Page 23 - Jewish Book Annual Volume 34

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LIPTZIN / THE JEWISH WRITER IN AMERICA
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Gabirol. Goethe, to whom she devoted her novel
Alide,
pub­
lished in 1874, was closer to her than Moses or David. Even
Heine, whom she translated, was to her a German and not a
Jewish poet. To her surprise and chagrin, this young lyricist,
who corresponded with the non-Jewish American writers Ed­
mund C. Stedman and John Burroughs, was reproached by them
for her apparent indifference to her own people and was ad­
vised to find her way back to her biblical roots. However, it was
the non-Jewish novelist George Eliot who stirred her latent
Jewishness into a radiant flame that infused her entire person­
ality. She saw in the author of
Daniel Deronda
(1876) the
artist who did most towards elevating and ennobling the spirit
of Jewish nationality. Love for her own Jewish people then
became the driving force within her.
In 1879 she translated the medieval Sephardic poets, not from
the Hebrew which she had not mastered, but from a German
rendering by Michael Sachs. She soared with Yehuda Halevi to
Jerusalem on wings of song in her rendition of his immortal
verses on this City of Holiness, the city of his heart’s desire and
now also of hers. Her next important work,
The Dance of
Death,
completed before 1882, was a Jewish tragedy dealing with
the martyrdom of Thuringian Jews in the fourteenth century.
Fiery pride coursed through the poet’s frail body. In her prose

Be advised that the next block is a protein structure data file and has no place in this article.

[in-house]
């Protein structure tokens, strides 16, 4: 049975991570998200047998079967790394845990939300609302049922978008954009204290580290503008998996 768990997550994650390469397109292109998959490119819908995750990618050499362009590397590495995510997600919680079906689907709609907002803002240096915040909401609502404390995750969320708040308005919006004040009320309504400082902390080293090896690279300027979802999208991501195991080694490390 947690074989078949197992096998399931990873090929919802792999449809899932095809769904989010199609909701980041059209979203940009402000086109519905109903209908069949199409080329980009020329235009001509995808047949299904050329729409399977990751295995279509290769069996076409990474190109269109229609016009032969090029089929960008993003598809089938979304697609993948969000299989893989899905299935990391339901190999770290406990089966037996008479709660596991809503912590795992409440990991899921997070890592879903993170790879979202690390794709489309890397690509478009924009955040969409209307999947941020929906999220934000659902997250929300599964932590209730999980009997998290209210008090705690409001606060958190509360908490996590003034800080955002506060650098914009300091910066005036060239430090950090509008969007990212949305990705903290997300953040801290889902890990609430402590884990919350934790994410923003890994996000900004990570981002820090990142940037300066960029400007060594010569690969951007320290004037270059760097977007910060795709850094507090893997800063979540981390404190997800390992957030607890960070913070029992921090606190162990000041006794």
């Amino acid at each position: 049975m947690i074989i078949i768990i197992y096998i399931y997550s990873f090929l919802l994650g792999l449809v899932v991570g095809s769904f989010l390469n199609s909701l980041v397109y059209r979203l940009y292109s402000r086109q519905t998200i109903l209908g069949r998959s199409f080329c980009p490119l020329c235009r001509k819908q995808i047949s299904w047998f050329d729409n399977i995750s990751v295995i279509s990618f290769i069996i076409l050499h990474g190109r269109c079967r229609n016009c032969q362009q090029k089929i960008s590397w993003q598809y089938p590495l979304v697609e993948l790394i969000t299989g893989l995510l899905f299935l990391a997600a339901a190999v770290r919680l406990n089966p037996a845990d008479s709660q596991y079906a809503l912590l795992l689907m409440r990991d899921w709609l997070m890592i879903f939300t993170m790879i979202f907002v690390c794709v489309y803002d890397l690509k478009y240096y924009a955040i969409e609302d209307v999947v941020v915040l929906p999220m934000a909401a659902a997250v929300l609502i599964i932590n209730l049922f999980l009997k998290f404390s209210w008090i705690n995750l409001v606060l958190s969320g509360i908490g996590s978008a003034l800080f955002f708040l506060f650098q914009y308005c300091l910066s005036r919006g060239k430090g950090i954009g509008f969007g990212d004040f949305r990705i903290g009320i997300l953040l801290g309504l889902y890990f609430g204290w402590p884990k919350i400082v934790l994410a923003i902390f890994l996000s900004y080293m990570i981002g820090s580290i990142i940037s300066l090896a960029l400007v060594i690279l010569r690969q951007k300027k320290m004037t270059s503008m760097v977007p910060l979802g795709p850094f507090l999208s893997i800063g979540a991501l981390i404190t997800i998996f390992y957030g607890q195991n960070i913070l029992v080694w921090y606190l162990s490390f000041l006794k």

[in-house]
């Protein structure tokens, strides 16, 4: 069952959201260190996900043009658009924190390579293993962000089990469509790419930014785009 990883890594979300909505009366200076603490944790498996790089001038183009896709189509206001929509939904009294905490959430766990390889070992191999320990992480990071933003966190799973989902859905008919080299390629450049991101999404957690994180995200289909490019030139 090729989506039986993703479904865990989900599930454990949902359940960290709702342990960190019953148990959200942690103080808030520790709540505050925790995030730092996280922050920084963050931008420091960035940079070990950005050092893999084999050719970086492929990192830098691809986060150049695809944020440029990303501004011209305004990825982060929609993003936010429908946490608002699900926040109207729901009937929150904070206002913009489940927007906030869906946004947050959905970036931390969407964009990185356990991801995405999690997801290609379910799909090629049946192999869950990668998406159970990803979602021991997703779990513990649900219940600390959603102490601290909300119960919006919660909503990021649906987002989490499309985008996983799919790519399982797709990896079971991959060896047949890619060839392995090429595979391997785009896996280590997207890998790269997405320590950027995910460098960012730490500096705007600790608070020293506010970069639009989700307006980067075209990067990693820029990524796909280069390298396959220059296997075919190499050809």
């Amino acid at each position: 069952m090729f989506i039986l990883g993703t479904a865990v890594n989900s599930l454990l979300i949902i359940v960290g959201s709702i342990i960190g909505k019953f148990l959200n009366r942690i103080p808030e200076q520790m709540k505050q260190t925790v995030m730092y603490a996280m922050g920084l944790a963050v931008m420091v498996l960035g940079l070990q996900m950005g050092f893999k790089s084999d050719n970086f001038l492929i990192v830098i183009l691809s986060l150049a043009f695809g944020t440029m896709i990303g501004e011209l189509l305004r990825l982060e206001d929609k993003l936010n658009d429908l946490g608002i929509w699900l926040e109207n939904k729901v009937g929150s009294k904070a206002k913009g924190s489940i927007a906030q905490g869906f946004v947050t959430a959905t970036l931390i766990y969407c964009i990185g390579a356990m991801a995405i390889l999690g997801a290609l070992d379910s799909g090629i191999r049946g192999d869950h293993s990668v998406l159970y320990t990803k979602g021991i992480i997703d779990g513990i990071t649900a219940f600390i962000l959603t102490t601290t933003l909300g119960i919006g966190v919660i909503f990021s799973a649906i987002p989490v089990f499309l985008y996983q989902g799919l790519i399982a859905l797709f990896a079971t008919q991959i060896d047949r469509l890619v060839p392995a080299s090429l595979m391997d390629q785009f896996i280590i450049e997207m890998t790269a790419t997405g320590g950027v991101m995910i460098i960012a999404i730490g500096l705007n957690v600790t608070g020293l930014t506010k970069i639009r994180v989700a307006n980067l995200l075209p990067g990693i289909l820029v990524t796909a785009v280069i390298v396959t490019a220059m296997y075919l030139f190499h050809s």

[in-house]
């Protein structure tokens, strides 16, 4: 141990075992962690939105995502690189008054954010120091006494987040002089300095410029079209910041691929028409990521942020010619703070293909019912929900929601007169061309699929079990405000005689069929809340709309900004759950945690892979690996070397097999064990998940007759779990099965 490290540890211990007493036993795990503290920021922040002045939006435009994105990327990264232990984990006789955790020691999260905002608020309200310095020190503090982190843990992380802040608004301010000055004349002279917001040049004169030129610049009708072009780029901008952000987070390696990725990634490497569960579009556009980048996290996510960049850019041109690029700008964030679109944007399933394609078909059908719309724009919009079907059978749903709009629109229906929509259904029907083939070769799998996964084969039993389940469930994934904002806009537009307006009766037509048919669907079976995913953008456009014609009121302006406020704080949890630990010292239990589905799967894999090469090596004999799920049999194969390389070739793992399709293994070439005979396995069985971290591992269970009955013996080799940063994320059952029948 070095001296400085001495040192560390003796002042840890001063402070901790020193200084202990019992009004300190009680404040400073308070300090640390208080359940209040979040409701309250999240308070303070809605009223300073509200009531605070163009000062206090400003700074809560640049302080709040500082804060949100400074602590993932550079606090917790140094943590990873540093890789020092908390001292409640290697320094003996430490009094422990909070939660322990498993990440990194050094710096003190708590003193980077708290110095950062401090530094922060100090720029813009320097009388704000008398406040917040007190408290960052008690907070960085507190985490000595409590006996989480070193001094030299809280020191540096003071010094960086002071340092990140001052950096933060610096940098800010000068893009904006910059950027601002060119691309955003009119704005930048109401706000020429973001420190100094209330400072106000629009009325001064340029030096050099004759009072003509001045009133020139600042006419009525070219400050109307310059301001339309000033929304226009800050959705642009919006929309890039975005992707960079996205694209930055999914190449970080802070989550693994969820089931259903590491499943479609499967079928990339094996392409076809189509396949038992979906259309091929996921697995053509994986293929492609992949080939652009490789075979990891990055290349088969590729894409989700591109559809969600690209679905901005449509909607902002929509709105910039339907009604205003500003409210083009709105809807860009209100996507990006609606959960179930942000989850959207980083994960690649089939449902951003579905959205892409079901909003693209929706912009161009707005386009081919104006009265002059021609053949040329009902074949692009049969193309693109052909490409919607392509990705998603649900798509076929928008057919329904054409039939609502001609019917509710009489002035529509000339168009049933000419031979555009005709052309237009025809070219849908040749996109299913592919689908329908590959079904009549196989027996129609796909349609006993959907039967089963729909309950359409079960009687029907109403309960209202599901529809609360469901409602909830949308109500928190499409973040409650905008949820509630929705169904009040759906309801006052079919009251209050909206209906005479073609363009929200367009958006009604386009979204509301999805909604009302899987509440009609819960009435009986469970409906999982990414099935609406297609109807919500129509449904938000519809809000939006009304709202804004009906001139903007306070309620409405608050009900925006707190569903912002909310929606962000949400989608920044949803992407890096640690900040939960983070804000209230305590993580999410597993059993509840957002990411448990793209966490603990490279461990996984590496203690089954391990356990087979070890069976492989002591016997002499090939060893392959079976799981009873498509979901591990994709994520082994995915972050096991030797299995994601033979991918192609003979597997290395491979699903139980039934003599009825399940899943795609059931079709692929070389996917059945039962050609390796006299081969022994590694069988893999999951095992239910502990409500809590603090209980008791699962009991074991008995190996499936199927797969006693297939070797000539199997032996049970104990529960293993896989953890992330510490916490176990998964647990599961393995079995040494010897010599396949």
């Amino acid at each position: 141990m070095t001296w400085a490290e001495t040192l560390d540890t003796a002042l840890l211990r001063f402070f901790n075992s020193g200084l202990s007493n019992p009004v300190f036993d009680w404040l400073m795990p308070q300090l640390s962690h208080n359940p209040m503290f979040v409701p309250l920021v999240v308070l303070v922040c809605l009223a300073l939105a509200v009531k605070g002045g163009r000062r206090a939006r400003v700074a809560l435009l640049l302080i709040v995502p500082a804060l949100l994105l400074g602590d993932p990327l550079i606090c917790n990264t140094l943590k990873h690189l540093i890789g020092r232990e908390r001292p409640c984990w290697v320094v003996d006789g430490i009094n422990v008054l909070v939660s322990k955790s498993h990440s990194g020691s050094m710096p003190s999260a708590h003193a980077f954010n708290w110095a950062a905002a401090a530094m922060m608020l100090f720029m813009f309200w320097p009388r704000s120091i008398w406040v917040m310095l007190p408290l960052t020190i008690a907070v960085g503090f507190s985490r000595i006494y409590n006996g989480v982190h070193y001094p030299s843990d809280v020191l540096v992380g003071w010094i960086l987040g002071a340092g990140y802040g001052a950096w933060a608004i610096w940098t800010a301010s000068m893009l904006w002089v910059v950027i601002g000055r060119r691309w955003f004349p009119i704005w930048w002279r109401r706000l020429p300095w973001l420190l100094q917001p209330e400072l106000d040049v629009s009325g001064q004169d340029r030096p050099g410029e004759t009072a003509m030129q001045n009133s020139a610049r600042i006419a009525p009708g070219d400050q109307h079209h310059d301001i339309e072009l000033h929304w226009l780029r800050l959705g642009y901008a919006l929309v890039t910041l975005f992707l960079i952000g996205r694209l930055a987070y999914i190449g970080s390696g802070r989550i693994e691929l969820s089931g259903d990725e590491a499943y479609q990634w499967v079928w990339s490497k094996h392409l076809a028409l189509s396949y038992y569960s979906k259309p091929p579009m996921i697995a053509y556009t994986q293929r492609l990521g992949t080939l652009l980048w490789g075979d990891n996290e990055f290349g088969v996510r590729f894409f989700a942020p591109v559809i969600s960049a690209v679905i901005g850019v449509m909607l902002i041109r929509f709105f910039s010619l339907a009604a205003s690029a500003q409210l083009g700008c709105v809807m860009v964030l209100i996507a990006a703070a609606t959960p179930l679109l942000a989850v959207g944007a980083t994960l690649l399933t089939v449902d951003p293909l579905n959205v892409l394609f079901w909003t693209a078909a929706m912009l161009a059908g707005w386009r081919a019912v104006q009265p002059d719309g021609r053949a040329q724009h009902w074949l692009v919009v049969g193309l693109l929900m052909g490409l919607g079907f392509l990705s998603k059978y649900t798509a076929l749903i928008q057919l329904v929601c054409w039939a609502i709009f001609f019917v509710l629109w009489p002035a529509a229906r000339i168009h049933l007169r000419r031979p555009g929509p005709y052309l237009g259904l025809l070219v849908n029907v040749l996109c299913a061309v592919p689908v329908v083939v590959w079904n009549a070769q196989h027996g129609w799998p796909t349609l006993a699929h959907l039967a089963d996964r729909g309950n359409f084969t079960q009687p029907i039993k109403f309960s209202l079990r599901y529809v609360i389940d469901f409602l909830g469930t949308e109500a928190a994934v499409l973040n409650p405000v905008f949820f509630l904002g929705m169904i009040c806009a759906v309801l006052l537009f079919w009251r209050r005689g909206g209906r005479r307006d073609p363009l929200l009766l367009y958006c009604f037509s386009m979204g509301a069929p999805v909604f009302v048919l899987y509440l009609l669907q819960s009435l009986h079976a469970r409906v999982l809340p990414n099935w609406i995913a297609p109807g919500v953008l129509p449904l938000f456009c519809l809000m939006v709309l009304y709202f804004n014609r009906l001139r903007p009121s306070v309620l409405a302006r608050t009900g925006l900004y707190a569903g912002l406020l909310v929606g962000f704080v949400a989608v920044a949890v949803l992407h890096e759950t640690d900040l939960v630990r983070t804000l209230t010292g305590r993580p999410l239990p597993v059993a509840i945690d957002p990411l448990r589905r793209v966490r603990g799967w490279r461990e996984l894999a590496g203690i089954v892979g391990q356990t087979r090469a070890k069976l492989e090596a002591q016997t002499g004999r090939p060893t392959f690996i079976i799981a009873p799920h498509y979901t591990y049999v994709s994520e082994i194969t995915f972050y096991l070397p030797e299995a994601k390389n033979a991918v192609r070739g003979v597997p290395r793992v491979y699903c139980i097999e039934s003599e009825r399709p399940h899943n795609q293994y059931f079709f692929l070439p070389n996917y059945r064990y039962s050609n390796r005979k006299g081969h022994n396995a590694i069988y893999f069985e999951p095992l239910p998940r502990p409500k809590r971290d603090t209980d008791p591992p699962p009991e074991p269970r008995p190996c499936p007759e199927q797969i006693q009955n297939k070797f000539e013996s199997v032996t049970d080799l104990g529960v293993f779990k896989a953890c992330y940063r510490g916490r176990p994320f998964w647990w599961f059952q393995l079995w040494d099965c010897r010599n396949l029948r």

and verse, the once reticent recluse became the champion of her
people. Boldly she called upon her coreligionists to awaken
from lethargy, to raise again the banner of the Jew, to embark
upon an heroic national revival, and to march forward to a
new, vigorous, historic life.
The transformation of Emma Lazarus from a shy lyricist who
sought to suppress her Jewishness during the closing years of
the first century of American independence to a dynamic pioneer
of Jewish rebirth at the beginning of the second century may
be viewed as symbolic of the transformation that came over
American Jewry. For a hundred years after the Declaration of
Independence, Jews avoided the limelight. With rare exceptions,
they sought to graft themselves on to the idealized Anglo-Ameri­
can trunk and to restrict their Jewish expressions solely to the
home and the synagogue. The second hundred years, which be­
gan with Jewish mass immigration from Eastern Europe, far
eclipsing the immigration of the Sephardic Hebrews and the